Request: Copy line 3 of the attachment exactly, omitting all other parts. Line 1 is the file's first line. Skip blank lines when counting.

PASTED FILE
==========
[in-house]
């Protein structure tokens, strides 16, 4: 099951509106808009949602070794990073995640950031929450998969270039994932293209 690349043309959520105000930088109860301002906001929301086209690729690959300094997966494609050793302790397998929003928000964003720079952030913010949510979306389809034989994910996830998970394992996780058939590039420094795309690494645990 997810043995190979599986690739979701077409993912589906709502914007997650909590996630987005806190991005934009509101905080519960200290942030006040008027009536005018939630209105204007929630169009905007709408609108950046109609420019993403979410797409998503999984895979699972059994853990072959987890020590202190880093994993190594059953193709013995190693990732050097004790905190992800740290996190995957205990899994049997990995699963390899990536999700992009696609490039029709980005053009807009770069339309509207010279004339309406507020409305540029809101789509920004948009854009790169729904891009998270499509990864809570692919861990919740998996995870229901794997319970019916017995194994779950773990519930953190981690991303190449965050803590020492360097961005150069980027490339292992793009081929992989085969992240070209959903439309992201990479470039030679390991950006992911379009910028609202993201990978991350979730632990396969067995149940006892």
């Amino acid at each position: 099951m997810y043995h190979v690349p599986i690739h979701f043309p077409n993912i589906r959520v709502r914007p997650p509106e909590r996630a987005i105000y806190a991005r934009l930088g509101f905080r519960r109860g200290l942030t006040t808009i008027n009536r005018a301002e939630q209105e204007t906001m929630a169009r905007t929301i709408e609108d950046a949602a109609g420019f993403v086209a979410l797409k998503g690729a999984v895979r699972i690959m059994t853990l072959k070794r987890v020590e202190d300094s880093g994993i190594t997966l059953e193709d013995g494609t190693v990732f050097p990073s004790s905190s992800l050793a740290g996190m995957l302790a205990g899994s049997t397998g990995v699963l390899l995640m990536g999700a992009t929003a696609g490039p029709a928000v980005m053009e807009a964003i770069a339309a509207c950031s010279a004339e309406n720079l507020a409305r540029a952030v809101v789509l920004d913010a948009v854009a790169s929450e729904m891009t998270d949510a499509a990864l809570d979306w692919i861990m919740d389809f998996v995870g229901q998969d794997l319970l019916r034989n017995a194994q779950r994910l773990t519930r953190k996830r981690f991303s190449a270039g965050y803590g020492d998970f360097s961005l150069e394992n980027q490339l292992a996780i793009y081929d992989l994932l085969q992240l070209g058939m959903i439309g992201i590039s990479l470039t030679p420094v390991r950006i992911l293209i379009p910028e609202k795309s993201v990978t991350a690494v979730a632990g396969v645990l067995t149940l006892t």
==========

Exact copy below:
């Amino acid at each position: 099951m997810y043995h190979v690349p599986i690739h979701f043309p077409n993912i589906r959520v709502r914007p997650p509106e909590r996630a987005i105000y806190a991005r934009l930088g509101f905080r519960r109860g200290l942030t006040t808009i008027n009536r005018a301002e939630q209105e204007t906001m929630a169009r905007t929301i709408e609108d950046a949602a109609g420019f993403v086209a979410l797409k998503g690729a999984v895979r699972i690959m059994t853990l072959k070794r987890v020590e202190d300094s880093g994993i190594t997966l059953e193709d013995g494609t190693v990732f050097p990073s004790s905190s992800l050793a740290g996190m995957l302790a205990g899994s049997t397998g990995v699963l390899l995640m990536g999700a992009t929003a696609g490039p029709a928000v980005m053009e807009a964003i770069a339309a509207c950031s010279a004339e309406n720079l507020a409305r540029a952030v809101v789509l920004d913010a948009v854009a790169s929450e729904m891009t998270d949510a499509a990864l809570d979306w692919i861990m919740d389809f998996v995870g229901q998969d794997l319970l019916r034989n017995a194994q779950r994910l773990t519930r953190k996830r981690f991303s190449a270039g965050y803590g020492d998970f360097s961005l150069e394992n980027q490339l292992a996780i793009y081929d992989l994932l085969q992240l070209g058939m959903i439309g992201i590039s990479l470039t030679p420094v390991r950006i992911l293209i379009p910028e609202k795309s993201v990978t991350a690494v979730a632990g396969v645990l067995t149940l006892t």